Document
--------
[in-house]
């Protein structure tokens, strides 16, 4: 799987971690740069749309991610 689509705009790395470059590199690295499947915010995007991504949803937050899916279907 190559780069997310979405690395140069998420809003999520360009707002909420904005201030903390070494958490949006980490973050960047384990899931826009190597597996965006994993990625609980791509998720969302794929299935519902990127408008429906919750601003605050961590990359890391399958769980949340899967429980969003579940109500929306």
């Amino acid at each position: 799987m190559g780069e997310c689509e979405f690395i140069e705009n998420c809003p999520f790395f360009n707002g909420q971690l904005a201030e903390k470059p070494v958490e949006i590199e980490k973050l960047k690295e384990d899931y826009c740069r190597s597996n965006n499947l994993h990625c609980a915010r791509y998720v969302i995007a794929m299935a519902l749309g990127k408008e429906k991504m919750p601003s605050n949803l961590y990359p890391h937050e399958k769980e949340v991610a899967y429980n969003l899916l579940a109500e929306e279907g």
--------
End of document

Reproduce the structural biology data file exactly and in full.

[in-house]
């Protein structure tokens, strides 16, 4: 799987971690740069749309991610 689509705009790395470059590199690295499947915010995007991504949803937050899916279907 190559780069997310979405690395140069998420809003999520360009707002909420904005201030903390070494958490949006980490973050960047384990899931826009190597597996965006994993990625609980791509998720969302794929299935519902990127408008429906919750601003605050961590990359890391399958769980949340899967429980969003579940109500929306």
């Amino acid at each position: 799987m190559g780069e997310c689509e979405f690395i140069e705009n998420c809003p999520f790395f360009n707002g909420q971690l904005a201030e903390k470059p070494v958490e949006i590199e980490k973050l960047k690295e384990d899931y826009c740069r190597s597996n965006n499947l994993h990625c609980a915010r791509y998720v969302i995007a794929m299935a519902l749309g990127k408008e429906k991504m919750p601003s605050n949803l961590y990359p890391h937050e399958k769980e949340v991610a899967y429980n969003l899916l579940a109500e929306e279907g």